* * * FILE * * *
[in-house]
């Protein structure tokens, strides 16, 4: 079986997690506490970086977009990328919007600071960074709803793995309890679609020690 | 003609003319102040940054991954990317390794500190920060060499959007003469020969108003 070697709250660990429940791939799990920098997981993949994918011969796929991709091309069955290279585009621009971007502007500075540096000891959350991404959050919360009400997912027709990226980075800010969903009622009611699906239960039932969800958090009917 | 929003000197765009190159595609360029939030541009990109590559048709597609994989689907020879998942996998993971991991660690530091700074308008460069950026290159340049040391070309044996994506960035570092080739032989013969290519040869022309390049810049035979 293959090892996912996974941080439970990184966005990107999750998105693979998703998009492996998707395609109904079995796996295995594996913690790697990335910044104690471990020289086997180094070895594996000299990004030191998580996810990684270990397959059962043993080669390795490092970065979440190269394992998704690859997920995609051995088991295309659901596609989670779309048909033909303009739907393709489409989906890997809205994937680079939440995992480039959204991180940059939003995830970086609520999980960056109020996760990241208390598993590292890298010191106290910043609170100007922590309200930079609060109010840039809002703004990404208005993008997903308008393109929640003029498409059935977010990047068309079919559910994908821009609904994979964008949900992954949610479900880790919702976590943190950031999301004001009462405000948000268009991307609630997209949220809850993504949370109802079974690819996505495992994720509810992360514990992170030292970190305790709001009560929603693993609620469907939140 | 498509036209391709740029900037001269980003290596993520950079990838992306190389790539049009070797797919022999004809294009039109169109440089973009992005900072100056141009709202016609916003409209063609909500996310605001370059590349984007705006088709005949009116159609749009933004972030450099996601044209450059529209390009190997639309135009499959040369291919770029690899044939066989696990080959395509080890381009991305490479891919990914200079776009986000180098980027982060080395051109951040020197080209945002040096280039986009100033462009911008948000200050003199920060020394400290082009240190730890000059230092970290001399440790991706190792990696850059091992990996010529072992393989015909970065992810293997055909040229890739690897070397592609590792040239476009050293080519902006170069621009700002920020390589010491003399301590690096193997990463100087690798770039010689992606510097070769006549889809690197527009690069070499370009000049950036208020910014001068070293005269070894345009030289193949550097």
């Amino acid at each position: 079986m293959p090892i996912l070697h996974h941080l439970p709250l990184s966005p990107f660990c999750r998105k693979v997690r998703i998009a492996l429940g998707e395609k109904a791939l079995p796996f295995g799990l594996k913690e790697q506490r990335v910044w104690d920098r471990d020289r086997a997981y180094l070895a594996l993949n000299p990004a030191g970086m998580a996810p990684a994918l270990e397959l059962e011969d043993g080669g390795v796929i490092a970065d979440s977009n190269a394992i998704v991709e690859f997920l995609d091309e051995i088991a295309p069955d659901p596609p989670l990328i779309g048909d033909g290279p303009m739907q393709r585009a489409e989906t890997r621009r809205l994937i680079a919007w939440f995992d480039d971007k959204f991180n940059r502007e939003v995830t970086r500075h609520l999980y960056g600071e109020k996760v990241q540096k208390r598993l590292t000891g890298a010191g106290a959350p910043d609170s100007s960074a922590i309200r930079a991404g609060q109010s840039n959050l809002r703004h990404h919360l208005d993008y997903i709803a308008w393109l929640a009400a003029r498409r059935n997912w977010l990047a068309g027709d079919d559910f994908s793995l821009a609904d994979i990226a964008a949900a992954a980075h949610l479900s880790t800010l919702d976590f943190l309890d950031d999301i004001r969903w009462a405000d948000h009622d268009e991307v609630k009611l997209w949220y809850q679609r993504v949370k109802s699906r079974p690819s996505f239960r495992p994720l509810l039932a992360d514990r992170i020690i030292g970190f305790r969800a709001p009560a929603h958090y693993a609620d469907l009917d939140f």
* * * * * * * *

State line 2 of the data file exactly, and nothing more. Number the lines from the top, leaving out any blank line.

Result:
């Protein structure tokens, strides 16, 4: 079986997690506490970086977009990328919007600071960074709803793995309890679609020690 | 003609003319102040940054991954990317390794500190920060060499959007003469020969108003 070697709250660990429940791939799990920098997981993949994918011969796929991709091309069955290279585009621009971007502007500075540096000891959350991404959050919360009400997912027709990226980075800010969903009622009611699906239960039932969800958090009917 | 929003000197765009190159595609360029939030541009990109590559048709597609994989689907020879998942996998993971991991660690530091700074308008460069950026290159340049040391070309044996994506960035570092080739032989013969290519040869022309390049810049035979 293959090892996912996974941080439970990184966005990107999750998105693979998703998009492996998707395609109904079995796996295995594996913690790697990335910044104690471990020289086997180094070895594996000299990004030191998580996810990684270990397959059962043993080669390795490092970065979440190269394992998704690859997920995609051995088991295309659901596609989670779309048909033909303009739907393709489409989906890997809205994937680079939440995992480039959204991180940059939003995830970086609520999980960056109020996760990241208390598993590292890298010191106290910043609170100007922590309200930079609060109010840039809002703004990404208005993008997903308008393109929640003029498409059935977010990047068309079919559910994908821009609904994979964008949900992954949610479900880790919702976590943190950031999301004001009462405000948000268009991307609630997209949220809850993504949370109802079974690819996505495992994720509810992360514990992170030292970190305790709001009560929603693993609620469907939140 | 498509036209391709740029900037001269980003290596993520950079990838992306190389790539049009070797797919022999004809294009039109169109440089973009992005900072100056141009709202016609916003409209063609909500996310605001370059590349984007705006088709005949009116159609749009933004972030450099996601044209450059529209390009190997639309135009499959040369291919770029690899044939066989696990080959395509080890381009991305490479891919990914200079776009986000180098980027982060080395051109951040020197080209945002040096280039986009100033462009911008948000200050003199920060020394400290082009240190730890000059230092970290001399440790991706190792990696850059091992990996010529072992393989015909970065992810293997055909040229890739690897070397592609590792040239476009050293080519902006170069621009700002920020390589010491003399301590690096193997990463100087690798770039010689992606510097070769006549889809690197527009690069070499370009000049950036208020910014001068070293005269070894345009030289193949550097």